Vertical production cycle
Our production cycle is vertical. We procure the raw materials directly, selecting them according to the features of the finished product we want to obtain.
We import wool, mohair and alpaca of responsibly treated animals mainly from Australia, New Zealand and South America. Depending on the fabric to be made, the fiber can then be carded or combed.
Creativity and rigorous work
The design office has a key role in Tessitura di Crevacuore. Every year we present new winter and summer collection fabrics created by our design team at Milano Unica and Parigi Première Vision fairs.
With the work of our designers the ideas and creativity of fashion designers can turn into reality. Our designers study every feature of fabrics - combination of materials, colors, weaving, finishes.
Technical and aesthetic characteristics that a fabric will show depend crucially on this phase of study and, consequently, impact its use in the creation of a dress.
Spinning and Twisting
Best control over processes
In the spinning process, natural textile fibers are processed to obtain a single, homogeneous continuous thread. Two or more single yarns can be combined - twisted - to create particular threads, such as Bouclé, with peculiar technical and chromatic results that make the creation of even more complex fabrics possible.
Within our vertical production cycle, spinning and twisting are carried out in our departments, so that we can have the best control on the quality of the yarns that will be used in the following phases.
Warping and weaving
Before entering the loom, yarns go through the preparatory phase, which has a great impact on the features of the finished fabric. During the warping, threads are arranged next to each other, to create the desired pattern. The vertical warp threads are wound on the beam which, after the drawing-in, is loaded on the loom. To make the weaving easy, threads can be strengthened through waxing.
We turn into fabric even the most challenging ideas
The weaving phase is at the heart of the whole process. In the loom the horizontal weft thread is intertwined with the warp. The resulting fabrics can be of different weights, plain, yarn-dyed, with loud or typical patterns (eg. pied de poule), bouclé or frisé fabrics, mohair and alpaca fabrics, melton, loden, ottoman, buttoned, crêpe, 3D fabrics and jacquard.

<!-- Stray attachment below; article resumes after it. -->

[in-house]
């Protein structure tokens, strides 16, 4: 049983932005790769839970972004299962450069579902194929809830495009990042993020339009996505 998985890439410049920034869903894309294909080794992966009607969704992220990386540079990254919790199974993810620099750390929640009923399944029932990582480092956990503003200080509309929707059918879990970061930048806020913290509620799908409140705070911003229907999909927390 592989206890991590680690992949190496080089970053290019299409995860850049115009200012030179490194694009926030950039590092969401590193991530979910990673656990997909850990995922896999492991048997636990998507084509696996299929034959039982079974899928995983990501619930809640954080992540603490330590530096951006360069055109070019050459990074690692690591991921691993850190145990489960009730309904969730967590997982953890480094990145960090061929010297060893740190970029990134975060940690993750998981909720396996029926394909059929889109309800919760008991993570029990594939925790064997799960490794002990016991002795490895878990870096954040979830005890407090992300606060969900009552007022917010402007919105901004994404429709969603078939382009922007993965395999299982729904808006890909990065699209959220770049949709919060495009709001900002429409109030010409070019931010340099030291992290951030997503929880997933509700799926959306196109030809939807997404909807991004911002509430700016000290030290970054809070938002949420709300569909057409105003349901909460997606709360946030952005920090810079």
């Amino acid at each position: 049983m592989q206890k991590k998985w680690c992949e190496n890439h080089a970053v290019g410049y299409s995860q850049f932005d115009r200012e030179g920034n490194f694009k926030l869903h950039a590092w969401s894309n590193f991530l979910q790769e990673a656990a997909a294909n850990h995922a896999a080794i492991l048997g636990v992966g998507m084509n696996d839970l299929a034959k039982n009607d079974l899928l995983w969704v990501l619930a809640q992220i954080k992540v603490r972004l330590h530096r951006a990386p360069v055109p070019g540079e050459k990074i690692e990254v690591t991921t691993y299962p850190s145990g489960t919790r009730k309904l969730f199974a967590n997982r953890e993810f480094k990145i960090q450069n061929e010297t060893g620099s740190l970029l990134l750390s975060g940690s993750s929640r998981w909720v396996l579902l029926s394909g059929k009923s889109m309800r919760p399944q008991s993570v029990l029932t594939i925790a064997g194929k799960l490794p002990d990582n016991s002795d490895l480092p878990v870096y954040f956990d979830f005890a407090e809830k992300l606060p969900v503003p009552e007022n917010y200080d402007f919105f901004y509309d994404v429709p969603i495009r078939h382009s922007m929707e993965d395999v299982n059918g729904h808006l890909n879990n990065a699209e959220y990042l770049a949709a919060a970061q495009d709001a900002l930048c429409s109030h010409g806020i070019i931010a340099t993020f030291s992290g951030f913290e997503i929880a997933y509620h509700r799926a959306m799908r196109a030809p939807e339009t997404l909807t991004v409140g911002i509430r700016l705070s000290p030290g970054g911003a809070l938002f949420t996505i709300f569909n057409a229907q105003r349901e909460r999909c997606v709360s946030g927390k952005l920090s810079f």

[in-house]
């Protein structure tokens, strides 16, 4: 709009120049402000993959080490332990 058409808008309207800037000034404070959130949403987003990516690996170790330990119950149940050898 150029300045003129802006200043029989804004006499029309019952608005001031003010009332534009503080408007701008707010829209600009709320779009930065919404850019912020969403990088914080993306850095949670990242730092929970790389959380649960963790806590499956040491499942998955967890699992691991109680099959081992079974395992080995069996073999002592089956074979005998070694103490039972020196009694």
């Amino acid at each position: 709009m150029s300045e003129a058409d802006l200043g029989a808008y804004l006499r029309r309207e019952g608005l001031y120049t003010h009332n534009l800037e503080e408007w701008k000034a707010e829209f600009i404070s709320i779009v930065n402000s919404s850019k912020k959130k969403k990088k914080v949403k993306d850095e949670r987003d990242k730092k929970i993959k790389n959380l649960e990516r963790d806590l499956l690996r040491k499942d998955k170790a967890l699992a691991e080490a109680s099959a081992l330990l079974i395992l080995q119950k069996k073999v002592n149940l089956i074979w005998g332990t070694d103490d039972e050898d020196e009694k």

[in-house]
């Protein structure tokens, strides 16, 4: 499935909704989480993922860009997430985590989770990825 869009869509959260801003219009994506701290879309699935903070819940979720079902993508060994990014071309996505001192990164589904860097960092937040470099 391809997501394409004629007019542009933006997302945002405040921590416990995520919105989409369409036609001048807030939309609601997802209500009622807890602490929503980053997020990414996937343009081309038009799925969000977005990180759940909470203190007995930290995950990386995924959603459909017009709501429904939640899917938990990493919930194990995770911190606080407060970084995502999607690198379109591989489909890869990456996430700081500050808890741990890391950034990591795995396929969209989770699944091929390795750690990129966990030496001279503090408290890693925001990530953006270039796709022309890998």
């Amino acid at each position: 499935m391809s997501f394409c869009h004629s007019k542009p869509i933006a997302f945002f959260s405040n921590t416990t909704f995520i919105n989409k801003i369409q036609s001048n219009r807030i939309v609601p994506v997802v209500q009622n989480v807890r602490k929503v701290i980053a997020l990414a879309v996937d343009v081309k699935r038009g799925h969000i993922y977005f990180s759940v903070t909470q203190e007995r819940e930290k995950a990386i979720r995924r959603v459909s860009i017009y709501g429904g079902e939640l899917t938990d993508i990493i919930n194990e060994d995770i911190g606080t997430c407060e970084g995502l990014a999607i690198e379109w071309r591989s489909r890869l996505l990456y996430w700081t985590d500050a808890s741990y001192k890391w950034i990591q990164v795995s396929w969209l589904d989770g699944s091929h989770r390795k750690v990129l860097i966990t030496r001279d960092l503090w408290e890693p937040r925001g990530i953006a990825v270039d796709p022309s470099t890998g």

Our looms have a totally computerized processing cycle, from the launch of drawings via CAD to the fully automated management of warping.
In addition to the loom-woven fabrics, Tessitura di Crevacuore also uses knitting machines such as Jersey, extremely versatile, and Raschel, for multi-colored fabric with diagonal weaves.
With the number and variety of the machines we have - 25 looms 2 of which latest generation jacquards, jersey and raschel machines - and our organization of work we can turn the most challenging ideas into fabric, and we can do it quickly and reliably.
Research on new finishes and quality control
To improve its looks, ‘hand’ and features, fabrics undergo the finishing phase, where they get a set of "classical" or more specific treatments, selected according to the technical and aesthetic characteristics required for the finished product.
These operations have great and increasing impact on the appeal and the commercial success of the fabrics; in order to research, test and apply new finishes and to have maximum control on the results, Tessitura di Crevacuore performs all the finishing processes internally.
In Tessitura di Crevacuore each treatment complies with the REACH (Registration, Evaluation, Authorization and Restriction of Chemicals), a regulation of the European Union adopted to improve the protection of human health and the environment from the risks that can be posed by chemicals.
The hardness of water in the area where we are located is an important asset. In addition to removing impurities and other processing residues, it gives our fabrics a distinctive compactness.
In rope, in large or in torpedo, each dyeing recipe is studied internally, to best adapt to the different fibers in use and ensure we obtain the desired results.
By raising the fibers of its threads the fabric becomes softer and fluffy, the surface gets a hairy appearance and the armor is less visible. This increases the amount of retained air; the thermal insulation properties of the fabric are therefore improved.
By cutting the hairs on the surface, fabrics gain a uniform surface level and become smoother; trimming can have the effect of highlighting the armor.
The dimensional stability of the fabric, obtained at this stage, will allow the fabrics to become non-shrinkable and remain smooth after washing.
In this process the fabric puffs out and dries, its appearance becomes more robust and the hand more substantial. Tumbler also makes fabrics more stable and resistant to washing.
The wool fabric is beaten compact and becomes felted, thick to the point of being waterproof. This process, known since ancient times, is still in use to manufacture traditional fabrics, such as Loden or Melton.
Washing and chemical additives give fabrics water repellent waterproof properties.
Special additives in the washing give the fabric softness and a ‘full-bodied’ hand.
With coating, fabrics become stronger and will give the finished garment greater structure.
This process prevents the development of small pills on the fabric of garments, which is normal after intense use and many washes.